Kelly, other ex-homeland security secretaries call for end to shutdown

Former White House chief of staff John Kelly and the other four former secretaries of homeland security sent President Donald Trump and Congress a letter Wednesday calling for full department funding and an end to the month-long partial government shutdown.

“As former secretaries of the Department of Homeland Security (DHS), we write to you today with a simple message — fund the critical mission of DHS,” wrote the bipartisan group of Kelly, President George W. Bush alums Tom Ridge and Michael Chertoff, and President Barack Obama alums Janet Napolitano and Jeh Johnson.

Kelly, who left his White House role just as the shutdown began, derided the border wall at the center of the funding battle during an exit interview last month, telling the Los Angeles Times, “to be honest, it’s not a wall.”

Kelly continued at the time, “The president still says ‘wall’ — oftentimes frankly he’ll say ‘barrier’ or ‘fencing,’ now he’s tended toward steel slats. But we left a solid concrete wall early on in the administration, when we asked people what they needed and where they needed it.”

In their letter Wednesday, the former secretaries cited the historical precedent of Congress prioritizing funding agencies such as the Department of Defense as a matter of national security.

“Congress does so because putting national security at risk is an option we simply can’t afford,” the group wrote. “DHS should be no different.”

As federal employees face their second missed paychecks Friday, some have turned to food pantries to make ends meet. While they were “heartened” at the community support for both furloughed and essential employees — those required to work during the shutdown — “this cannot and should not be the answer,” the group argued, citing how members of the Coast Guard are legally barred from quitting or pursuing other full-time employment.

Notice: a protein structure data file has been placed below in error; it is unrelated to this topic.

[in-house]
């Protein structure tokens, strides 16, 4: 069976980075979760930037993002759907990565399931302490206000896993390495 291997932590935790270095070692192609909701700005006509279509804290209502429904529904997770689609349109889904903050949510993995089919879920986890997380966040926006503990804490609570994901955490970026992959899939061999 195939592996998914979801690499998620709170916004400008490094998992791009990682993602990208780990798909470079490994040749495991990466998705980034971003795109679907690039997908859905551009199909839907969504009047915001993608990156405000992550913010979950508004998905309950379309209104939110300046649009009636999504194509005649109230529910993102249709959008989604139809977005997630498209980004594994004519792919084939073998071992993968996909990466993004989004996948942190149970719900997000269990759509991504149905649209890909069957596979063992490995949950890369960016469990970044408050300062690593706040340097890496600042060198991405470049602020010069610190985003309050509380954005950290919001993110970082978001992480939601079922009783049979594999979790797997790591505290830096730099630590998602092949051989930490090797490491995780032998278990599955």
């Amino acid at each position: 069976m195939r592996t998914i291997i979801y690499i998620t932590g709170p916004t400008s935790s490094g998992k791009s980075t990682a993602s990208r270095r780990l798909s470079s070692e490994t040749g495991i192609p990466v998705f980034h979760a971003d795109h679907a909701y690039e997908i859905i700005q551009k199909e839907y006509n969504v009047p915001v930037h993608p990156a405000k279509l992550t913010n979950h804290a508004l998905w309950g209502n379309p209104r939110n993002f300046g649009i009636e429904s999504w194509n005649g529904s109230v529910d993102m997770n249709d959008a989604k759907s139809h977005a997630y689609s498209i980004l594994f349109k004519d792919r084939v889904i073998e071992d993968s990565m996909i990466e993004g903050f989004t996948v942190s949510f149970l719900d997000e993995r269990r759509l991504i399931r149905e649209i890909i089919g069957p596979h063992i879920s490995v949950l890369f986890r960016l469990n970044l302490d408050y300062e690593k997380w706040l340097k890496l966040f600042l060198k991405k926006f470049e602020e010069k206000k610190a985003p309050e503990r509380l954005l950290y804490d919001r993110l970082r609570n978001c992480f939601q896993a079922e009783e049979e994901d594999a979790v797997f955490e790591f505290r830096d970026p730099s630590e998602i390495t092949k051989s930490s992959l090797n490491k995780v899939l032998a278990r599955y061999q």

“DHS employees who protect the traveling public, investigate and counter terrorism, and protect critical infrastructure should not have to rely on the charitable generosity of others for assistance in feeding their families and paying their bills while they steadfastly focus on the mission at hand,” they added. “This is unconscionable.”

The group also warned of a large scale brain drain from government employees leaving for the private sector, as “the Department is facing a real crisis in retaining this workforce week after week.”

“We call on our elected leaders to restore the funding necessary to ensure our homeland remains safe and that the Department’s critical national security functions continue without compromise,” the letter concludes.

On Thursday, Johnson said “from a security standpoint we are letting our guard down,” and warned a breaking point for federal workers may come on Friday when they miss a second paycheck.

Johnson said the “very people we depend on for security are made to suffer,” and noted that for years the US fought high attrition in the Secret Service and said he fears “this shutdown and missing paychecks are a huge setback.” Johnson was speaking at an event with former senior DHS officials hosted by House Homeland Security Committee Chairman Bennie Thompson, a Mississippi Democrat.